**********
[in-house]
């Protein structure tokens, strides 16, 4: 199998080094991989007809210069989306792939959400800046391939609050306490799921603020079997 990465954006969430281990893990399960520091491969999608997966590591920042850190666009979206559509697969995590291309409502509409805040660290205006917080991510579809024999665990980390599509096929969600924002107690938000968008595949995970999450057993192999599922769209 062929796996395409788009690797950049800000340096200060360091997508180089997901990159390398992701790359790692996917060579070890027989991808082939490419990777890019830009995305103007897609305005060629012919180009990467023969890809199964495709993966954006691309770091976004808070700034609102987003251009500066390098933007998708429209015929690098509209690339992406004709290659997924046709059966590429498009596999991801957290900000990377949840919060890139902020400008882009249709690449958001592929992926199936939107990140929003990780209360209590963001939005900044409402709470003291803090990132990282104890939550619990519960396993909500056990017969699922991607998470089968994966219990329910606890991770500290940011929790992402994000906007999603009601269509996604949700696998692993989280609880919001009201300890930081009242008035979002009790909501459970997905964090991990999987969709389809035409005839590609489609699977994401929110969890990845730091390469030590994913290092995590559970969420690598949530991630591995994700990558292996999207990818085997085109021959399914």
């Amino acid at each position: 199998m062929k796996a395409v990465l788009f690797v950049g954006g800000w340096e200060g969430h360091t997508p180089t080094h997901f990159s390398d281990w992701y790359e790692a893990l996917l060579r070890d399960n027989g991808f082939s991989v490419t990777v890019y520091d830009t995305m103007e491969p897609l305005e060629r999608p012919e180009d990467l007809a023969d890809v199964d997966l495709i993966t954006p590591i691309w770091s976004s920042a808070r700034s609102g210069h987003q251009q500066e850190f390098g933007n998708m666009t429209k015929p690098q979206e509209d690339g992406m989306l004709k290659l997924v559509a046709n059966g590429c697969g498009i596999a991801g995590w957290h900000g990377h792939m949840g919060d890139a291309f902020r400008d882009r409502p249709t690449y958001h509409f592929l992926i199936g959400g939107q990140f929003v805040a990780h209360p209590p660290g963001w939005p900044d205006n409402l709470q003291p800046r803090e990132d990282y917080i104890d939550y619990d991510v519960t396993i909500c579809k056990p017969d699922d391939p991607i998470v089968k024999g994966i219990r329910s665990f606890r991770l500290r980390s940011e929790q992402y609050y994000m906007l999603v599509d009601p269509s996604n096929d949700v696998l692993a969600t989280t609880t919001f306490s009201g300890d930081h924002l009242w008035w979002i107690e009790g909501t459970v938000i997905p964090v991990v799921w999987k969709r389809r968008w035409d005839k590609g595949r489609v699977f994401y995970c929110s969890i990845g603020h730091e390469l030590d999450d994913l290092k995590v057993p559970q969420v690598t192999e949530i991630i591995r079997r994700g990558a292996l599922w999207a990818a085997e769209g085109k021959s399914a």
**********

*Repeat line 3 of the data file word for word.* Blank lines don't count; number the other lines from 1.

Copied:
């Amino acid at each position: 199998m062929k796996a395409v990465l788009f690797v950049g954006g800000w340096e200060g969430h360091t997508p180089t080094h997901f990159s390398d281990w992701y790359e790692a893990l996917l060579r070890d399960n027989g991808f082939s991989v490419t990777v890019y520091d830009t995305m103007e491969p897609l305005e060629r999608p012919e180009d990467l007809a023969d890809v199964d997966l495709i993966t954006p590591i691309w770091s976004s920042a808070r700034s609102g210069h987003q251009q500066e850190f390098g933007n998708m666009t429209k015929p690098q979206e509209d690339g992406m989306l004709k290659l997924v559509a046709n059966g590429c697969g498009i596999a991801g995590w957290h900000g990377h792939m949840g919060d890139a291309f902020r400008d882009r409502p249709t690449y958001h509409f592929l992926i199936g959400g939107q990140f929003v805040a990780h209360p209590p660290g963001w939005p900044d205006n409402l709470q003291p800046r803090e990132d990282y917080i104890d939550y619990d991510v519960t396993i909500c579809k056990p017969d699922d391939p991607i998470v089968k024999g994966i219990r329910s665990f606890r991770l500290r980390s940011e929790q992402y609050y994000m906007l999603v599509d009601p269509s996604n096929d949700v696998l692993a969600t989280t609880t919001f306490s009201g300890d930081h924002l009242w008035w979002i107690e009790g909501t459970v938000i997905p964090v991990v799921w999987k969709r389809r968008w035409d005839k590609g595949r489609v699977f994401y995970c929110s969890i990845g603020h730091e390469l030590d999450d994913l290092k995590v057993p559970q969420v690598t192999e949530i991630i591995r079997r994700g990558a292996l599922w999207a990818a085997e769209g085109k021959s399914a």